If you are planning to file for divorce in New Jersey, regardless of whether you hire a lawyer or handle the matter yourself, it helps to have a basic understanding of how the divorce process works. This article provides general information about how to file for divorce in New Jersey.
Grounds for Divorce
New Jersey permits “no-fault” divorces on the grounds of 18 months of separation or irreconcilable differences. New Jersey law also permits “fault” divorces on a number of different grounds.
In order to file for divorce in New Jersey, at least one spouse must have been a resident of the state for at least 12 consecutive months, with an exception for those filing for divorce on the grounds of adultery.
Filing the Complaint
The spouse who initially files for divorce is referred to as the “plaintiff”, and the spouse who is served with divorce papers is referred to as the “defendant” in a divorce proceeding.
While most people file for divorce with the Family Law Division of the New Jersey Superior Court in the county where they reside, you may file for divorce in the county where the cause for the divorce occurred, even if you no longer live there.
The legal document that is submitted to the court which starts the divorce process is called the “Complaint for Divorce/Dissolution”. In addition to the Complaint, you must also submit to the court the following.
- Filing Fee – As of January 2018, the filing fee for filing for divorce is $300.00.
- Letter to the Court – The letter must state that you are filing for divorce and you have enclosed the filing fee or you want a waiver from paying the fee.
- Certification of Insurance – This is a list any life, auto, health and homeowners insurance policies.
- Certification of Notification of Complementary Dispute Resolution – This notice states that you are aware that you can go to mediation.
- Family Part Case Information Statement – This statement details your income assets and debts.
- Confidential Litigant Information Sheet – This is only for the court to use for the sole purposes of establishing, modifying, and enforcing support orders.
The court will require one original and two copies of the Complaint for Divorce/Dissolution, all other required documents and a check for the filing fee. Be sure to include a self-addressed stamped envelope so you or your lawyer can be sent a copy of the paperwork stamped “filed” along with a docket number.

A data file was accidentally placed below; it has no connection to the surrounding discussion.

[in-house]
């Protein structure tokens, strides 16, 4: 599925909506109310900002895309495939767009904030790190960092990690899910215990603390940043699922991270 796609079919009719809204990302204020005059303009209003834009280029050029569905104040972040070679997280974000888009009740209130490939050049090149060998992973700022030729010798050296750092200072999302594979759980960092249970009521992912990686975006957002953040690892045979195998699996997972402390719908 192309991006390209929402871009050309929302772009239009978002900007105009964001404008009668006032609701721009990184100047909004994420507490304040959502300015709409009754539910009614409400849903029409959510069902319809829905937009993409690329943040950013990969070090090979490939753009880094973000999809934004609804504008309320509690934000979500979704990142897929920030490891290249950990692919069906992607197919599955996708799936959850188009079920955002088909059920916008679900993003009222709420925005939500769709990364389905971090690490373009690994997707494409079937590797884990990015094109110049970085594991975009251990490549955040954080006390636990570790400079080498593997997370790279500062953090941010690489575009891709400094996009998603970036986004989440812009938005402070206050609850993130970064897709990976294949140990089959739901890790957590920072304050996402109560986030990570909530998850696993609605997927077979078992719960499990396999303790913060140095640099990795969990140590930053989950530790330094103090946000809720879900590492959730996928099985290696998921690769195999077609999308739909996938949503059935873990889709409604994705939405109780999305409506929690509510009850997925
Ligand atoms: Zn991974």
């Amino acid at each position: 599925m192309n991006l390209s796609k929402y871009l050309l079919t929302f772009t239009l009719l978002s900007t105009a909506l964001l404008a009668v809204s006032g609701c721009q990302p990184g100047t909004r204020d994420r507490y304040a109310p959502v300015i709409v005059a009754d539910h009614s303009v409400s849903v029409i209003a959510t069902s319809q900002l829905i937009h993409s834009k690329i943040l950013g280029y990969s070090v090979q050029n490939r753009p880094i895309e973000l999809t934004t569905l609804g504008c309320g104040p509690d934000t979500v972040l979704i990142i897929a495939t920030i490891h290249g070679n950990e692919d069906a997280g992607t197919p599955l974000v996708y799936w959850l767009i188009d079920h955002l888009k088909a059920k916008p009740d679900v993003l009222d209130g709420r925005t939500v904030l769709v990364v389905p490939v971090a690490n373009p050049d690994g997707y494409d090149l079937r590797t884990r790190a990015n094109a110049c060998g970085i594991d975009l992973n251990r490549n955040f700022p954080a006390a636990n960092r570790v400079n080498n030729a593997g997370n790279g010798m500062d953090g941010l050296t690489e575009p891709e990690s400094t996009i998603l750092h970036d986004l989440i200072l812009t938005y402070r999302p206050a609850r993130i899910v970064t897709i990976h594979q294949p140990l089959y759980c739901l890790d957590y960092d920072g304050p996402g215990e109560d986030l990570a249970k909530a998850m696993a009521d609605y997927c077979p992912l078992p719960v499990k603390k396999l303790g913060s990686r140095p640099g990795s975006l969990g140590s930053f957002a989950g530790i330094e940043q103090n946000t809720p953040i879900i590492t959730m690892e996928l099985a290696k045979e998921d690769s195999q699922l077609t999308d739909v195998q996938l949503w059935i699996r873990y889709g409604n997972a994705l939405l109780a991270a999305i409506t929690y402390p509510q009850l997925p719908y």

Serving the Divorce Complaint
Once the court mails back a filed copy of the Complaint for Divorce/Dissolution, one copy of the filed Complaint along with a Summons and attached Proof of Service needs to be served upon your spouse.
New Jersey law requires the defendant in a divorce proceeding must be served with a copy of the divorce paperwork by one of the following methods.
- County Sheriff in the county where the defendant lives or works
This method requires a fee and two copies of the Summons, Proof of Service and Complaint for Divorce/Dissolution to be sent to the Sheriff.
- Private Process Server
Companies that specialize in serving legal paperwork to defendants also require a fee and two copies of the Summons, Proof of Service and Complaint for Divorce/Dissolution.
- Certified Mail (Restricted Delivery/Return Receipt Requested)
This method requires a cooperative defendant spouse to sign a notarized Acknowledgement of Service form and mail it back in a self-addressed stamped envelope for you or your lawyer to submit to the court as proof of service.
- Defendant Spouse’s Divorce Lawyer
This method requires a cooperative defendant spouse that has already retained a lawyer to sign an Acknowledgement of Service form and mail it back in a self-addressed stamped envelope for you or your lawyer to submit to the court as proof of service.
Your spouse has 35 days after receipt of the divorce paperwork to respond. If your spouse chooses to not file an Answer, Appearance or Counterclaim within the required time frame, provided that the court has not granted an extension, you may petition the court for a default divorce judgement in your favor.
If you and your spouse do not have any disagreements over child custody and support, division of marital property or alimony, and your spouse either agrees to the divorce, or fails to respond or make an appearance in the divorce proceeding, the divorce is considered “uncontested”.
Uncontested divorces are quicker, easier and cheaper than contested divorces. There are a variety of online companies that specialize in helping people file uncontested divorces.
Find Legal Help
If you need more information about filing for divorce, the New Jersey Courts website provides self-help resources and forms for the public.
Additionally, Legal Services of New Jersey offers very comprehensive online resources that can help people who are filing for divorce themselves, including a Divorce in New Jersey Self-Help Guide with Forms for $25.
The information on this website is intended as general legal information only and should not form the basis of legal advice of any kind. Individuals seeking specific legal advice should consult a lawyer.